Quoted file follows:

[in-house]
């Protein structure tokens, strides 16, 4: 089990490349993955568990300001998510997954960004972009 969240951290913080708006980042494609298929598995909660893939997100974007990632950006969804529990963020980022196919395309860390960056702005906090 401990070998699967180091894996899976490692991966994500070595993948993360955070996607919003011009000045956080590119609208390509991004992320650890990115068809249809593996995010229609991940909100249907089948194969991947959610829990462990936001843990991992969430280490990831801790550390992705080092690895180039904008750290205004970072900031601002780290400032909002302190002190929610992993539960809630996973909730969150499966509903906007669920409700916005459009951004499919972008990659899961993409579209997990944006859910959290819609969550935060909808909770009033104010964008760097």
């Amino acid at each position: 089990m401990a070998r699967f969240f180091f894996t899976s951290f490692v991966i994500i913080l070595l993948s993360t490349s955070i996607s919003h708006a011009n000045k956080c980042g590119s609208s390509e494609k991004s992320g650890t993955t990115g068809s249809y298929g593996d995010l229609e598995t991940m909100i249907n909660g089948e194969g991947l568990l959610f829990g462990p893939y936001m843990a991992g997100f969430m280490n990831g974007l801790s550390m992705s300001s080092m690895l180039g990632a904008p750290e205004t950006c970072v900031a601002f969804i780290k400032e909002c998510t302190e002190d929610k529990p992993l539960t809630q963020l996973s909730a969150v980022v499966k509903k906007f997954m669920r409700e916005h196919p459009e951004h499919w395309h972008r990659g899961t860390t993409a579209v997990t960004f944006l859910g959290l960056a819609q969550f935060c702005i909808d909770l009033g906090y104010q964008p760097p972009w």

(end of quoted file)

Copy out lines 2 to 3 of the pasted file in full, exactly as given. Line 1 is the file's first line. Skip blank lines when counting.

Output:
């Protein structure tokens, strides 16, 4: 089990490349993955568990300001998510997954960004972009 969240951290913080708006980042494609298929598995909660893939997100974007990632950006969804529990963020980022196919395309860390960056702005906090 401990070998699967180091894996899976490692991966994500070595993948993360955070996607919003011009000045956080590119609208390509991004992320650890990115068809249809593996995010229609991940909100249907089948194969991947959610829990462990936001843990991992969430280490990831801790550390992705080092690895180039904008750290205004970072900031601002780290400032909002302190002190929610992993539960809630996973909730969150499966509903906007669920409700916005459009951004499919972008990659899961993409579209997990944006859910959290819609969550935060909808909770009033104010964008760097």
């Amino acid at each position: 089990m401990a070998r699967f969240f180091f894996t899976s951290f490692v991966i994500i913080l070595l993948s993360t490349s955070i996607s919003h708006a011009n000045k956080c980042g590119s609208s390509e494609k991004s992320g650890t993955t990115g068809s249809y298929g593996d995010l229609e598995t991940m909100i249907n909660g089948e194969g991947l568990l959610f829990g462990p893939y936001m843990a991992g997100f969430m280490n990831g974007l801790s550390m992705s300001s080092m690895l180039g990632a904008p750290e205004t950006c970072v900031a601002f969804i780290k400032e909002c998510t302190e002190d929610k529990p992993l539960t809630q963020l996973s909730a969150v980022v499966k509903k906007f997954m669920r409700e916005h196919p459009e951004h499919w395309h972008r990659g899961t860390t993409a579209v997990t960004f944006l859910g959290l960056a819609q969550f935060c702005i909808d909770l009033g906090y104010q964008p760097p972009w």